Largest meteorite in Mexico moved indoors

After 58 years of being exhibited outdoors, the Bacubirito meteorite will be moved to a special room for its preservation
Bacubirito meteorite - Photo: Special
Culiacán, Sinaloa
Javier Cabrera Martínez
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The Bacubirito meteorite, the sixth largest in the world and the second largest in Latin America, will be relocated to a special room at the Science Center of Sinaloa after lack of maintenance and weathering conditions have caused cracks in the piece.

With a total weight of 19.6 tons, this enormous rock, which has been exhibited in the open air for 58 years, will be placed inside a special room as part of the remodeling program of the Science Center of Sinaloa, where its temperature, humidity, and exposure to UV rays will be controlled.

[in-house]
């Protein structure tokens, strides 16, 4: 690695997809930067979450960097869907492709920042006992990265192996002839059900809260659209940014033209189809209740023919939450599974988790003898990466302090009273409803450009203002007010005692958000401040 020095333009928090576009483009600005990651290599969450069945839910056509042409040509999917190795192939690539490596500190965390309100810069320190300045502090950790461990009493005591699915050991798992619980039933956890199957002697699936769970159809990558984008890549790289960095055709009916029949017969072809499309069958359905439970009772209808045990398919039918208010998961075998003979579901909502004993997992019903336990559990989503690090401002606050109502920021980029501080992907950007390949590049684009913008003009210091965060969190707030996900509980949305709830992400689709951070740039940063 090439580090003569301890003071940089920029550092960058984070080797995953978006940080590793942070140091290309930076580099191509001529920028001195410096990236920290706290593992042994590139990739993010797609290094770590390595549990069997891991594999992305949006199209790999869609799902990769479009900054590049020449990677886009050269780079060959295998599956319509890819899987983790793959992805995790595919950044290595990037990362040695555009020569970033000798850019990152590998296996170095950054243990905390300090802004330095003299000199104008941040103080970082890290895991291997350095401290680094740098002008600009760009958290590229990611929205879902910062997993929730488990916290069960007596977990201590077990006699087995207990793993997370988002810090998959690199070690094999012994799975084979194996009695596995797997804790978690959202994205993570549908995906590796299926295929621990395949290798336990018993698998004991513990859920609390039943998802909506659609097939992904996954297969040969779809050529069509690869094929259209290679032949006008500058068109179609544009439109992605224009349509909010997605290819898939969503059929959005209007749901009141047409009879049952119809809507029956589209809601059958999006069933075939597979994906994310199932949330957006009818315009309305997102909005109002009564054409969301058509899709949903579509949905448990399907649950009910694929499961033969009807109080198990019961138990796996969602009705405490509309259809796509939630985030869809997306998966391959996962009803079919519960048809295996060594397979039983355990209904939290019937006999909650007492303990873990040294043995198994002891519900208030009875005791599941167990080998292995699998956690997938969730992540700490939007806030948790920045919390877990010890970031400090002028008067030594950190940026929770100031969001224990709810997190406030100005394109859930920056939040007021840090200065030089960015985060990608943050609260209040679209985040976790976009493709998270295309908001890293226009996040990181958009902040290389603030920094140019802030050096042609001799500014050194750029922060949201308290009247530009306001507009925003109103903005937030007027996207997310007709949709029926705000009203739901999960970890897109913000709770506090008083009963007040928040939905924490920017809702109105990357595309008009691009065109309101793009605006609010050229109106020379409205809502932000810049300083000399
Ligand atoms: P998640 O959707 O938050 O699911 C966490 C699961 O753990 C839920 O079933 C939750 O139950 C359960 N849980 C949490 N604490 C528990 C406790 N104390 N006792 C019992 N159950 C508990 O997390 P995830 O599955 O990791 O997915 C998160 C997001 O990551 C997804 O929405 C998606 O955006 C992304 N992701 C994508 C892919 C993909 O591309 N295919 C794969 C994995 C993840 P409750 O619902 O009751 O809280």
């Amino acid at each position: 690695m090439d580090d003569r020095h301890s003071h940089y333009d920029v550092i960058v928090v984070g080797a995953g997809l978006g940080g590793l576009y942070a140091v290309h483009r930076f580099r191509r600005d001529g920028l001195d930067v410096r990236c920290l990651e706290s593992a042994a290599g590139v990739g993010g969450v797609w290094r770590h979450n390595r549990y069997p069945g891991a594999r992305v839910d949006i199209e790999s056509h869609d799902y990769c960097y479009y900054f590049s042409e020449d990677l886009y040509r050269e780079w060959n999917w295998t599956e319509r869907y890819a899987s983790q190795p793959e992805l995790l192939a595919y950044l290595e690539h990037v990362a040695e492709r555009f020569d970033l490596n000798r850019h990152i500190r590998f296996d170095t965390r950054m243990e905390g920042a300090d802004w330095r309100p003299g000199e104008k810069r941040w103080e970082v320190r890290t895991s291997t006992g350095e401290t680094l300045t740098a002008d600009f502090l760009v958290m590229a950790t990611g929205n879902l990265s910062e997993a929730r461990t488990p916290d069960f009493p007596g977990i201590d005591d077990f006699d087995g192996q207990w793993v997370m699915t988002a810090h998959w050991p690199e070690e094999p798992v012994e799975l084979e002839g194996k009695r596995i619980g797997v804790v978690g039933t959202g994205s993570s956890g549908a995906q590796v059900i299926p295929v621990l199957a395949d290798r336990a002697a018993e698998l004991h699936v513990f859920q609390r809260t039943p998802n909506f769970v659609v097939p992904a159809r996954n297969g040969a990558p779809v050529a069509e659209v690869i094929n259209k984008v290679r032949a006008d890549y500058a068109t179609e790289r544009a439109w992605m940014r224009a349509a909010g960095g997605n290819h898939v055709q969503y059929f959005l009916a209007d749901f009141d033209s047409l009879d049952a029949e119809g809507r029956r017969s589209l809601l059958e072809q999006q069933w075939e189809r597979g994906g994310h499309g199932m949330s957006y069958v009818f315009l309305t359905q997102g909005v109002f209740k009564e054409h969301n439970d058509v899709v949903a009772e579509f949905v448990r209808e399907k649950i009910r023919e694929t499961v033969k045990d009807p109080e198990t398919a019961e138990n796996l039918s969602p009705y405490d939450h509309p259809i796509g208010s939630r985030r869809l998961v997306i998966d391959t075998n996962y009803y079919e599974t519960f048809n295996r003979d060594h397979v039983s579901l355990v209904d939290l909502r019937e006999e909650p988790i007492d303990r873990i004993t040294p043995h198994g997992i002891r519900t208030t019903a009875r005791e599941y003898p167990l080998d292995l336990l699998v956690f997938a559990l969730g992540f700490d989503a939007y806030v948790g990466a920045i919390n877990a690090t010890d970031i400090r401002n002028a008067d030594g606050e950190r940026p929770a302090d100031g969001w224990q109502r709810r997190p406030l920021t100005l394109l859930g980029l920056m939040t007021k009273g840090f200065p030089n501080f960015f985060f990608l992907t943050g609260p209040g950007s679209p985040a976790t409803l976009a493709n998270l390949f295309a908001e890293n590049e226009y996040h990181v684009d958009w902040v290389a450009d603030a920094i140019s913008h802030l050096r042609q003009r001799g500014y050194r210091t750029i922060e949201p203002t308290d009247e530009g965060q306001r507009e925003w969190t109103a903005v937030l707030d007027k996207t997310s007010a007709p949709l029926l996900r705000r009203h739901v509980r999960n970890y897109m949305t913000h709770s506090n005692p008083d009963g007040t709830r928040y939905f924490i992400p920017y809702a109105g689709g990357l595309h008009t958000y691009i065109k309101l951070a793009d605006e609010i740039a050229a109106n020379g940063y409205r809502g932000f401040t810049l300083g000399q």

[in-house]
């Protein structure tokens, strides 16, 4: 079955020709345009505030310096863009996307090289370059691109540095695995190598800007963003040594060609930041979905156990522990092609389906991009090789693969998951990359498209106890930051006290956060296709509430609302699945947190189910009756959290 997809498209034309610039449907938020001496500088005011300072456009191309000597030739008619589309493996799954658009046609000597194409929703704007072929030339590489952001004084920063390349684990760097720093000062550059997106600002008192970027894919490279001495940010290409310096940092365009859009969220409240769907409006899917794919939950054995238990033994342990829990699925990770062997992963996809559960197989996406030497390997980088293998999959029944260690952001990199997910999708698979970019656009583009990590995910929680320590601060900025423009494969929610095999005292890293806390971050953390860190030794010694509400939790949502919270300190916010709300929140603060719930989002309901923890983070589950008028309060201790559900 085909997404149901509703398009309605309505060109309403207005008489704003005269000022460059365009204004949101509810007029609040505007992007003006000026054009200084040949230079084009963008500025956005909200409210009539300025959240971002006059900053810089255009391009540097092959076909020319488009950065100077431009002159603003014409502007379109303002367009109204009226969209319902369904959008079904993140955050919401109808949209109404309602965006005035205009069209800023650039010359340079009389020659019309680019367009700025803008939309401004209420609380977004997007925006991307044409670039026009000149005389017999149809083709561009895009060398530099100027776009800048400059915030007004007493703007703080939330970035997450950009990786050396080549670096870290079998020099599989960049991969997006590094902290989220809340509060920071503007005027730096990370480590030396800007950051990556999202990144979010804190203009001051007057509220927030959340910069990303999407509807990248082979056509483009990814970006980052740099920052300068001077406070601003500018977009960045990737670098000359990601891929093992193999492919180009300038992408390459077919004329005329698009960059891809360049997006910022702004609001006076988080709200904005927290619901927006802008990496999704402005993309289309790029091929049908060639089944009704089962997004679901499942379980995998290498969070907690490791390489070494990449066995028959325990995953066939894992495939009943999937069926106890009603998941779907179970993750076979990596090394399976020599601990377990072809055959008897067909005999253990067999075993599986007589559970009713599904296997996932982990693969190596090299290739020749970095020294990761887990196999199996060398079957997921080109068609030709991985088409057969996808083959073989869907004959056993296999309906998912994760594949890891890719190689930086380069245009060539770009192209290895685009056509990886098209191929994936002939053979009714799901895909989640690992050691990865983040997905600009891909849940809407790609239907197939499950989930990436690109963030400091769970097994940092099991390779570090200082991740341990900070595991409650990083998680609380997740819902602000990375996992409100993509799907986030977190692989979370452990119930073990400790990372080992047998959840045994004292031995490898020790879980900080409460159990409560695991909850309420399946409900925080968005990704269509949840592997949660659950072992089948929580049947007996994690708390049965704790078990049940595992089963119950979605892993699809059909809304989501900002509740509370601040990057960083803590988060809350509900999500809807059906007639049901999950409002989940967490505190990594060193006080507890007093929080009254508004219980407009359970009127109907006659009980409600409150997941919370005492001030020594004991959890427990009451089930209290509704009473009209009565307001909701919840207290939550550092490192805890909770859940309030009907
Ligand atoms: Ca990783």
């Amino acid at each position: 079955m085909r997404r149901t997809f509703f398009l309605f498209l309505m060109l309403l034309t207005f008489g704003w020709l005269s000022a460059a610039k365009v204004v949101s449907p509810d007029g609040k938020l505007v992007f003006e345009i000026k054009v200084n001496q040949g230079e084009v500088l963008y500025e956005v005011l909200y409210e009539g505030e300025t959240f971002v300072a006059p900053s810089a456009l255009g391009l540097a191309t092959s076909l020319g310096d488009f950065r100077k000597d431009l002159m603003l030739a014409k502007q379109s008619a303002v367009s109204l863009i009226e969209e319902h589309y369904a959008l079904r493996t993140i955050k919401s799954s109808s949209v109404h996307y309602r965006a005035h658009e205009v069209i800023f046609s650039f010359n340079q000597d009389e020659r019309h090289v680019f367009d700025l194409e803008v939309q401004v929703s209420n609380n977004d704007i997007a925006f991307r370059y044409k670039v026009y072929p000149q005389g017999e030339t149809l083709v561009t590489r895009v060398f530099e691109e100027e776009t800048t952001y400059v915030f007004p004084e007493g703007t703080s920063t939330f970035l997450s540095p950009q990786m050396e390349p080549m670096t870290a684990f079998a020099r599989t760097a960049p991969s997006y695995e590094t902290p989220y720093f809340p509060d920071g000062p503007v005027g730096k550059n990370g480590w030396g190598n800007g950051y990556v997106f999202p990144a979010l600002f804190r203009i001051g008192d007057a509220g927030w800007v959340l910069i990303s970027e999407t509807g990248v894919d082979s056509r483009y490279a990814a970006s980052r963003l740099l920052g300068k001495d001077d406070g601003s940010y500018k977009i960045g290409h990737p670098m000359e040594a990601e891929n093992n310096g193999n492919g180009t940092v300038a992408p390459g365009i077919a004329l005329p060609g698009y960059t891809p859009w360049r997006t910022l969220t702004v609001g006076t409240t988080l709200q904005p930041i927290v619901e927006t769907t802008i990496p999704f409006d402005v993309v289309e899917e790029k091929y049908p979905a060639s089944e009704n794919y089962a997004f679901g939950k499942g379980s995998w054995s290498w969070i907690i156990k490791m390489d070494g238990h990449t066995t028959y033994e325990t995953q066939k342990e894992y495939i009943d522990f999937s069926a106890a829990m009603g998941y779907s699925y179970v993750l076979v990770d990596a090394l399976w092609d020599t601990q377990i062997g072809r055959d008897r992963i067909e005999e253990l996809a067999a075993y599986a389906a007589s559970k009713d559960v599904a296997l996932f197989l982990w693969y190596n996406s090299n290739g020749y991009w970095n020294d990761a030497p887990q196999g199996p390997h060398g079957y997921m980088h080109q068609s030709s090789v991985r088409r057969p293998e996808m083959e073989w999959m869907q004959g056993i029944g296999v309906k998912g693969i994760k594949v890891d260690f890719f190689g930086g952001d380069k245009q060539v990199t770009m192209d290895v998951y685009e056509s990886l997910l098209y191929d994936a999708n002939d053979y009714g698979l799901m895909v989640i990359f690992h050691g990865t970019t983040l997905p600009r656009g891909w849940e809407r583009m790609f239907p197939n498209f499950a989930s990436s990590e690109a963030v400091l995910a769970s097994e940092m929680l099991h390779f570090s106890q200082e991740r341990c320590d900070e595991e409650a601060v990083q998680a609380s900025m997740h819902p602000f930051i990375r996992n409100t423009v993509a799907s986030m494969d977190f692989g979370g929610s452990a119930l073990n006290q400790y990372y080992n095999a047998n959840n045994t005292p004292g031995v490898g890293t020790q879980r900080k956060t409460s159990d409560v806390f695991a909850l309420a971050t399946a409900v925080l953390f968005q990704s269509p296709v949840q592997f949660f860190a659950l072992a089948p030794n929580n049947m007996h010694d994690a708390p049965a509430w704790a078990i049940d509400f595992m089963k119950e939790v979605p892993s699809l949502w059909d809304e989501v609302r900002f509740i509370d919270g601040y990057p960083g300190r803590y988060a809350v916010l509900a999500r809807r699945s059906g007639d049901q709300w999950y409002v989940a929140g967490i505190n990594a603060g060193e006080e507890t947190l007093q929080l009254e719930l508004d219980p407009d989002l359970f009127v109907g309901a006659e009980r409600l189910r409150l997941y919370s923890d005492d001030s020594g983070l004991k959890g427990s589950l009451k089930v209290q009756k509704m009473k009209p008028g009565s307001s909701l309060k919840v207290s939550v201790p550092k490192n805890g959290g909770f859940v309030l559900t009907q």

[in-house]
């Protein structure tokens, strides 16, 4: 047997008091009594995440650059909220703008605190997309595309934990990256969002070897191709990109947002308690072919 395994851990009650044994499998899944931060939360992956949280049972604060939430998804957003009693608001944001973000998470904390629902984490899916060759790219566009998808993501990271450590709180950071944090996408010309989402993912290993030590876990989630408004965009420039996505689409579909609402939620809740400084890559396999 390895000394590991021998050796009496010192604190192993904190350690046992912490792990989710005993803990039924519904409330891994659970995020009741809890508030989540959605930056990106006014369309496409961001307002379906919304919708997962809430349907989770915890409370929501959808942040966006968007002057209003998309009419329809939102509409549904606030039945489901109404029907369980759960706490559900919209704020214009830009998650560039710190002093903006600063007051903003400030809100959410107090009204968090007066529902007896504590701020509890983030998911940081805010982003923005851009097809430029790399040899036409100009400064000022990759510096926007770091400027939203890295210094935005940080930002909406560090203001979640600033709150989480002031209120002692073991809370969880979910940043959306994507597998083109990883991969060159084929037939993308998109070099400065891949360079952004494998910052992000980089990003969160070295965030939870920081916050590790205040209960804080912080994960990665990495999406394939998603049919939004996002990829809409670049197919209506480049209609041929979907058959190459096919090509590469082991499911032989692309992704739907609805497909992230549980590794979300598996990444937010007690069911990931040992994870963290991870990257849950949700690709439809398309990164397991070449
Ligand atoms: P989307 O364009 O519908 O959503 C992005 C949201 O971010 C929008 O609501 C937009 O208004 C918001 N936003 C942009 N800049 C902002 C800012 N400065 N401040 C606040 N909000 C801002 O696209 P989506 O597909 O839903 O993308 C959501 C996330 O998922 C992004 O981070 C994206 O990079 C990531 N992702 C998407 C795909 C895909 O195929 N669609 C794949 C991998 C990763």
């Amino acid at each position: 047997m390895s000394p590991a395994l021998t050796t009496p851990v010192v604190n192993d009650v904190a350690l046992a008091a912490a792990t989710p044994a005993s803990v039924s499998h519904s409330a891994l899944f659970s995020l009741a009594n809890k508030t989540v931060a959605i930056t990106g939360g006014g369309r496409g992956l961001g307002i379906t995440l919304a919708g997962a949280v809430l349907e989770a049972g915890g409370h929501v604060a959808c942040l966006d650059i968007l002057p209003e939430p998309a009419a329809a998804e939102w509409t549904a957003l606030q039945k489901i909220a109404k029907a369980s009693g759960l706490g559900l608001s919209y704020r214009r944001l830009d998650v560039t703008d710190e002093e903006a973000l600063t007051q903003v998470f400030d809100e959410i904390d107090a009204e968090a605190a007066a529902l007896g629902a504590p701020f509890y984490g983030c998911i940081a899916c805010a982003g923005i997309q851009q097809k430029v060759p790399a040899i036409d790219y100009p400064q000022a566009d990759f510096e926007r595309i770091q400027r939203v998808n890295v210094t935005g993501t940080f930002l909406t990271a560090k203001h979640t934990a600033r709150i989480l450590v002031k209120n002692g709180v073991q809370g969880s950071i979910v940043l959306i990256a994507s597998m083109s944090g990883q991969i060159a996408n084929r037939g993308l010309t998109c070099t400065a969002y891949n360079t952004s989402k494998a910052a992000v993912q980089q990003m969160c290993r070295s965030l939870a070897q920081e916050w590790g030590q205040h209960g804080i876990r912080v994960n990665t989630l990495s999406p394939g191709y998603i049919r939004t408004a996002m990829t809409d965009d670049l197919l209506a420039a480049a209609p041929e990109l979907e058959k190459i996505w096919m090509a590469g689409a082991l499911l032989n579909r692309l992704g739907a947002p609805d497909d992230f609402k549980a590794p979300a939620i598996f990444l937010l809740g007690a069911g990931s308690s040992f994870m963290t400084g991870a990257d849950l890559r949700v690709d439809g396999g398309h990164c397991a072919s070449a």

The meteorite was discovered in 1863 by a farmer in the small town of Ranchito, in Bacubirito, Sinaloa, where it remained until 1959 when it was relocated to the main public park in Culiacán. Afterwards, it was moved to the terrace of the Science Center.

According to Eduardo Gómez, expert on meteors, its dimensions (4.25 meters long by 2 meteres high) make the Bacubirito metorite the second largest in America Latina and thus, an invaluable and irreplaceable piece, reason why it is necessary to prevent its further deterioration.

There are three main types of meteorites: iron, stone, and stony-iron meteorites, classified according to their chemical composition.

Given the chemical composition of the Bacubirito meteorite (88.94% iron, 6.98% nickel, 0.25% cobalt, and 0.0059% sulfur), it was classified as an iron meteorite, which means it comes from the core of a planetoid.


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